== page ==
John Metcalfe was CityLab’s Bay Area bureau chief, covering climate change and the science of cities.
In this unusual visualization, America's steady user rise is shown as a sea of swollen red discoids.
While it may look like one of those nuclear blast-radius maps, with its array of alarming red blobs over major cities, this model carries a much less threatening, even heartening message: In the past decade, urban America has fallen in love with public transportation, with nearly universal ridership increases on buses, light rail and other forms of shared transit.
The visualization is part of an ongoing series called "Transit Patterns" made by Schema Design, a Seattle creative firm that dabbles in mapping things like rush-hour commuters and grocery shoppers. Schema has taken ridership info spanning 2002 to 2012 from the National Transit Database and overlaid it on a base map of stations and terminals to create this pulsing wonder, which if you download the app version can be tweaked to show patterns by time of year or mode of transport.
You'll notice that over time the blobs swell larger and larger, meaning more people are riding public transit in that city. That reflects a growing trend in ridership that saw more than 10 billion passenger trips in 2012 and record-breaking numbers on many transit systems, despite the dampening effects of Superstorm Sandy. There are no doubt many reasons behind this surge; one industry expert believes its likely being driven by changing demographics and high gas prices, saying that switching from a car to public transit can save a person $10,000 or more a year.
Schema founder Christian Marc Schmidt, a former interaction designer at Microsoft, recently took the time to chat about some of the things that stand out in this visualization. "The biggest thing really is the general increase" in ridership, he says. "With light-rail transit, we definitely found it appears to be increasing overall, and with heavy rail there's a little more consistency."
A few notes: "Heavy rail" means the kind of subway lines found in cities like New York and San Francisco. The "streetcar" category includes cable cars, raised tramways and monorails, and trolleys fall under the umbrella of "bus." This map shows only transit within cities – Amtrak and other intercity movers are left out. And don't get excited about that big jump in ridership from 2011 and 2012, as it's mostly due to a change in reporting methods.
Here are some of Schmidt's takeaways:
• "Ridership across all four transit categories grows steadily from 2002 to 2012.
• Ridership in rail transit increases steadily, in particular in New York where there is a dramatic increase by 2012 – almost a 150 percent increase from the 2002 numbers.
• Ridership in bus transit remains steady with modest gains in cities like Seattle and Miami, though it actually falls in a few of the nation's largest cities including New York City, Los Angeles and San Francisco.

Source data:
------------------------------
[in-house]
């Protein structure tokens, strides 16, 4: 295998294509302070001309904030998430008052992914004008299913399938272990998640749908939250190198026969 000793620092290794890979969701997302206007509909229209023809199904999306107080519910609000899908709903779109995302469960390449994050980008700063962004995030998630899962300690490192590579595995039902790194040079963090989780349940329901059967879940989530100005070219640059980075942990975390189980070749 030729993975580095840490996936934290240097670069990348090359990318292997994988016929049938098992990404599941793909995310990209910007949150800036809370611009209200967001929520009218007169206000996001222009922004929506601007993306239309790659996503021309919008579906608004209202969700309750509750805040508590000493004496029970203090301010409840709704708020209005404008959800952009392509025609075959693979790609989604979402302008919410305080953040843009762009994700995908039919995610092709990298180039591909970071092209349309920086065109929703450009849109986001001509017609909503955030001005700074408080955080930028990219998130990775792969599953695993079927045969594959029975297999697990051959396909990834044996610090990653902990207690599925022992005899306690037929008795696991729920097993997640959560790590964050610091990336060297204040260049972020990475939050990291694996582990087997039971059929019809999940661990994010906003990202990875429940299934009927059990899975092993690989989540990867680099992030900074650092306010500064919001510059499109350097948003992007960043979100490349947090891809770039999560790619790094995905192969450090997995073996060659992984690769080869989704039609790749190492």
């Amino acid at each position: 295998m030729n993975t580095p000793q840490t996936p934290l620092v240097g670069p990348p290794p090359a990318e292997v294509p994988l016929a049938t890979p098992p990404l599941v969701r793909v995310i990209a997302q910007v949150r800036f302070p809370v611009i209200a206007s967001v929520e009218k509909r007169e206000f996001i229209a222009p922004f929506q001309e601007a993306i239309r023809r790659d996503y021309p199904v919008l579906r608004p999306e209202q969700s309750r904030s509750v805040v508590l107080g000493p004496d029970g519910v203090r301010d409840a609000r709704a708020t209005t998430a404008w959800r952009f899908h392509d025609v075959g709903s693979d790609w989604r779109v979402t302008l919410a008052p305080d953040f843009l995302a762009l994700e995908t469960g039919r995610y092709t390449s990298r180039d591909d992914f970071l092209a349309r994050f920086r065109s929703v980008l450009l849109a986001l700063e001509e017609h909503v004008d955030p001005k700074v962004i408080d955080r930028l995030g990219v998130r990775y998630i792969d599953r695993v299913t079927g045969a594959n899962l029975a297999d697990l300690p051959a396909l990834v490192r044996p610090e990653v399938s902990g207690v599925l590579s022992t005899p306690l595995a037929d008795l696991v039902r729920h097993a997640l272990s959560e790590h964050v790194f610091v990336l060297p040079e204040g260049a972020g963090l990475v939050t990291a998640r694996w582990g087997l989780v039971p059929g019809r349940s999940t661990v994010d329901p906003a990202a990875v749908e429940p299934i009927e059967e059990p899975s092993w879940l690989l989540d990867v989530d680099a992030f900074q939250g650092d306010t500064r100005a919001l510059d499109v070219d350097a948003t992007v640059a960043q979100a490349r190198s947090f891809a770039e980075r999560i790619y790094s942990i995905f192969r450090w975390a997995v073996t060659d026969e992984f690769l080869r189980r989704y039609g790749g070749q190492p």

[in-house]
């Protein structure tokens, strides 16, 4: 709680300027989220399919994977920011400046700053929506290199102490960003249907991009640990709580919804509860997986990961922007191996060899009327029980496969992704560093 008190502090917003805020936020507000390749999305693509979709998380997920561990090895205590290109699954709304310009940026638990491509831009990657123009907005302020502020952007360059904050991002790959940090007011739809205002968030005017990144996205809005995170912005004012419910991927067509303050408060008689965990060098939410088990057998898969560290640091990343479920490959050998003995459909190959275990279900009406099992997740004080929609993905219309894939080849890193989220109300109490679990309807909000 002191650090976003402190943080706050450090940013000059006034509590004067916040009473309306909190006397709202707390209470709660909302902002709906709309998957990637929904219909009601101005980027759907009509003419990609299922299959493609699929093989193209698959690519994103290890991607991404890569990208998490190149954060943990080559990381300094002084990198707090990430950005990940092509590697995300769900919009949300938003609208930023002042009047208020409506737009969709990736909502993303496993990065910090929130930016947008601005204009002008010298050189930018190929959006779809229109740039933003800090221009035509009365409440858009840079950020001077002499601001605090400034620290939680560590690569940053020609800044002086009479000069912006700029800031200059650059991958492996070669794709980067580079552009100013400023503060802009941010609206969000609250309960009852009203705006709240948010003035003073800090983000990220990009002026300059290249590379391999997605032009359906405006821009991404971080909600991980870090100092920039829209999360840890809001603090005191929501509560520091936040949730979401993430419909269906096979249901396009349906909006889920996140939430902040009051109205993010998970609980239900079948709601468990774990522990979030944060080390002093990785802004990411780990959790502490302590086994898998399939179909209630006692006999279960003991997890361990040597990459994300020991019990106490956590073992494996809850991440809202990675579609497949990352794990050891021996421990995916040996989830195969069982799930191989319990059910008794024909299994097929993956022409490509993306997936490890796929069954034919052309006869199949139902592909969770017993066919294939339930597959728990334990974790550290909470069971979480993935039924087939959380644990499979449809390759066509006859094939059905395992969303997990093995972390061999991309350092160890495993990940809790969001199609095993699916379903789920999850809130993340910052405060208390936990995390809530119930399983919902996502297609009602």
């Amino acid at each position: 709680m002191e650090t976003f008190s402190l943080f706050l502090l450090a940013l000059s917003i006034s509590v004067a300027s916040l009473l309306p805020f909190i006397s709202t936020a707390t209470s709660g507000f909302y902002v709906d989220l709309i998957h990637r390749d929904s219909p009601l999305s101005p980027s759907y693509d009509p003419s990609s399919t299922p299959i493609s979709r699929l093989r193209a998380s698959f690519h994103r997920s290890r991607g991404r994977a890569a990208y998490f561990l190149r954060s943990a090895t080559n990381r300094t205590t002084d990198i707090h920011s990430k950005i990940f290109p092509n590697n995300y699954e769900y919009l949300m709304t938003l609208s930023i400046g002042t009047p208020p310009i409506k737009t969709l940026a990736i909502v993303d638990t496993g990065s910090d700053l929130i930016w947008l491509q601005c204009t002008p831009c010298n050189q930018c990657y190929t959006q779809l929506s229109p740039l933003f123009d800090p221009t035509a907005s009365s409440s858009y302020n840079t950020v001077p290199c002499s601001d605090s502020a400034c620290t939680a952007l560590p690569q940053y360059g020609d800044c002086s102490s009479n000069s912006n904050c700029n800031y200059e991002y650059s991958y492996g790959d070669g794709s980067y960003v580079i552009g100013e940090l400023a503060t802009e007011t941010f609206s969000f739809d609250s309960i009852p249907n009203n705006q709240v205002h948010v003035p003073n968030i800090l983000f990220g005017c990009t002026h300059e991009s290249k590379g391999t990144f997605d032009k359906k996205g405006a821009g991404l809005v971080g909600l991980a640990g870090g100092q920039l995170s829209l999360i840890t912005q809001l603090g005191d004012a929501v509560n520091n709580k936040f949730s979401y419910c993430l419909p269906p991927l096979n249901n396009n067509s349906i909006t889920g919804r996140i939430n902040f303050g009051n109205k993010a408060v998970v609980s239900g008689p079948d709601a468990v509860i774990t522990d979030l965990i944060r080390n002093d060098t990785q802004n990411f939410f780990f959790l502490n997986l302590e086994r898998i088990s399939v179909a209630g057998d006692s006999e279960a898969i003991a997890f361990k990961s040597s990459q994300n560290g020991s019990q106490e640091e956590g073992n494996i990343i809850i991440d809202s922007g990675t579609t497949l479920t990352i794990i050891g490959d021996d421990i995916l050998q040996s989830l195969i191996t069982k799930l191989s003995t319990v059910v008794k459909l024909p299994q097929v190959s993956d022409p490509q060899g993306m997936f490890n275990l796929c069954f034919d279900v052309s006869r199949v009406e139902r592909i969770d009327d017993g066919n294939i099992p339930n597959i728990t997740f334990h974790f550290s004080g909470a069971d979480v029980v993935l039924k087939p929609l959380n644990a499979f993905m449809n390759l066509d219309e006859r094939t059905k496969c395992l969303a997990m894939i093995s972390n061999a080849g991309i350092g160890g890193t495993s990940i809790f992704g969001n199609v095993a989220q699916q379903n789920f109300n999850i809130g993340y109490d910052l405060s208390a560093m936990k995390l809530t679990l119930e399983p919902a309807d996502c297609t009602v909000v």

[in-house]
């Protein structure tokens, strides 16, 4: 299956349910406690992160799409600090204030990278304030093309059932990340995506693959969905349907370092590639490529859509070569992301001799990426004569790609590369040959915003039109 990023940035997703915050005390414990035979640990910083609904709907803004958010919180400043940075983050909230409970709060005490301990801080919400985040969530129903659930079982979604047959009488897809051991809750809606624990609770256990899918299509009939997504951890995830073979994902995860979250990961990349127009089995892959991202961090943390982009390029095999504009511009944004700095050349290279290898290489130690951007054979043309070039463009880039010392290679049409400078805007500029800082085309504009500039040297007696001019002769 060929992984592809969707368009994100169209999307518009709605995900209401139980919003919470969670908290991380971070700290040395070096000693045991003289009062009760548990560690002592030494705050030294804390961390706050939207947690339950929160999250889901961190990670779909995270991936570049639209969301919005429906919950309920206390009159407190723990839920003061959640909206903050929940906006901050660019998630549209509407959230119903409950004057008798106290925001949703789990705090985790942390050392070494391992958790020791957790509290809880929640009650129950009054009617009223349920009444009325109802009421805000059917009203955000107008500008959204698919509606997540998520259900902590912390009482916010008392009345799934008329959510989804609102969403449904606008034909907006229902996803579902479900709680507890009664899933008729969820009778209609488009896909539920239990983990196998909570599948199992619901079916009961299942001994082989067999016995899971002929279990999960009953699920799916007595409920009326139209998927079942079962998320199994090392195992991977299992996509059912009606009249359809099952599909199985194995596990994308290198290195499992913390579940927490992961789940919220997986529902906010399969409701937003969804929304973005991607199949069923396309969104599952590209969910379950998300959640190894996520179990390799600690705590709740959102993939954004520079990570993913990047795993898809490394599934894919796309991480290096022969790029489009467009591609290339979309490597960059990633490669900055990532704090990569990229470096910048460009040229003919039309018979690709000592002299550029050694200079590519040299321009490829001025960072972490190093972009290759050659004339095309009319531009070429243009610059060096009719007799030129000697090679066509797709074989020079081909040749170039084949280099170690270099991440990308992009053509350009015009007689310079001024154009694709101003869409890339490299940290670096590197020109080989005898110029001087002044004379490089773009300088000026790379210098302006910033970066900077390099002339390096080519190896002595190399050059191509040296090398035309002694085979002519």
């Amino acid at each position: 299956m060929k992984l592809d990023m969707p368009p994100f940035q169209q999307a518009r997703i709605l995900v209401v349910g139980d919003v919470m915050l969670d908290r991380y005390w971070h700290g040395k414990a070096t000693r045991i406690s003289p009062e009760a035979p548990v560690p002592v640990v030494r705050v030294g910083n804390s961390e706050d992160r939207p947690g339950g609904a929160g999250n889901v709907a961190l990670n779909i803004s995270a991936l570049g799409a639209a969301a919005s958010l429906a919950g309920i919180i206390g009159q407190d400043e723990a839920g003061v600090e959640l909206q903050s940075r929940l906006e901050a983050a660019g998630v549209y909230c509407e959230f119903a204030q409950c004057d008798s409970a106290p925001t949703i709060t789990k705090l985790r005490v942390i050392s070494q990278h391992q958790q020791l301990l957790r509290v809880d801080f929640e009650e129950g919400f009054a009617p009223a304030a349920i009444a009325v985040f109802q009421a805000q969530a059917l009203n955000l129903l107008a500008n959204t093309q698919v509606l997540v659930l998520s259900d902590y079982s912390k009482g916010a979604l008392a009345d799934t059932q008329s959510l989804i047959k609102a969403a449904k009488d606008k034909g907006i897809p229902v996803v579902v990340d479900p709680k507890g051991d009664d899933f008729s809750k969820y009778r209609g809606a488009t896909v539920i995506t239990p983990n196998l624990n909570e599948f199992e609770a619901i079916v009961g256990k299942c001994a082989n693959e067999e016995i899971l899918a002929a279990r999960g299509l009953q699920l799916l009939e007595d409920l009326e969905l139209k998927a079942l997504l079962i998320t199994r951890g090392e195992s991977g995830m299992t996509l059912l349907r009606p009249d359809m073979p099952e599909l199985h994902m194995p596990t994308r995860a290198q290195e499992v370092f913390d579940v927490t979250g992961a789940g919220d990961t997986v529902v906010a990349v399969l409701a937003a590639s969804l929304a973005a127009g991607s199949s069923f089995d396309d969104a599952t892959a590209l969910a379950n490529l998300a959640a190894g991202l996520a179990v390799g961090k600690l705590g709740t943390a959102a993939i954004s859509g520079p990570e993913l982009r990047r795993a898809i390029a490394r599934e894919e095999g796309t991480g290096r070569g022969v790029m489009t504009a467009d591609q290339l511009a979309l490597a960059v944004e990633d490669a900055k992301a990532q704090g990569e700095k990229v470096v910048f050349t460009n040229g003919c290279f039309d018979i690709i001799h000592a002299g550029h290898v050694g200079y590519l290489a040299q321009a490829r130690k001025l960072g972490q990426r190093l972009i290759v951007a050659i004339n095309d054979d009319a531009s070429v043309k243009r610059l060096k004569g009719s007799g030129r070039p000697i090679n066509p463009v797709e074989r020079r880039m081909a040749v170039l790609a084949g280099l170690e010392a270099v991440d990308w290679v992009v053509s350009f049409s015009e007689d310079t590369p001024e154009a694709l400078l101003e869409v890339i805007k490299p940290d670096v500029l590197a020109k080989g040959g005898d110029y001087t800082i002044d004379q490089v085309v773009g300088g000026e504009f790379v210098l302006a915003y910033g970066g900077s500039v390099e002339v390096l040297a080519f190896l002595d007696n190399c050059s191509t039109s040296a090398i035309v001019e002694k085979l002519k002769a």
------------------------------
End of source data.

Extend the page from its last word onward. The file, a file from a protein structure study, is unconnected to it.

• There are only very few cities with rail transit across the U.S., in particular the category we call "streetcar." Bus transit is more pervasive, but is concentrated on the East and West coasts, while remaining relatively sparse in the Midwest.
• By selecting "Trips Per Person" we can see the cities across the country that have the most public transit ridership relative to their population. Here we see a high concentration in public-transit ridership in the coastal areas, while the Midwest and Southwest rank much lower. Overall, buses have the highest per capita ridership, followed by heavy rail (i.e., subways), light rail and streetcars.
• It is noteworthy that many cities in the Midwest like Kansas City, Omaha and Albuquerque have below one trip per person on average per month. Contrast that with the two cities that have the highest trips per person, San Francisco and New York, for which the average number of trips per person ranges between 10 and 18 for December 2012, respectively. In New York, over half of the trips per person are due to heavy rail (subway) – filtering out heavy rail reduces the numbers from 18 trips per person to around 6.5.
• In many smaller cities there is a dramatic increase of light-rail ridership per person. We can see this in Salt Lake City, where light-rail trips per person doubled from 2002 to 2012. Other cities that have seen large growth in light-rail ridership include Seattle and Denver.
• There are a few interesting outliers in ridership per capita. While most cities see increasing trips per person, San Francisco and New Orleans are noteworthy exceptions. New Orleans starts in the top three of ridership per person, but falls dramatically after August 2005 due to Katrina. San Francisco has seen a steady decrease in overall ridership per person in the bus and streetcar categories, though light and heavy rail are growing."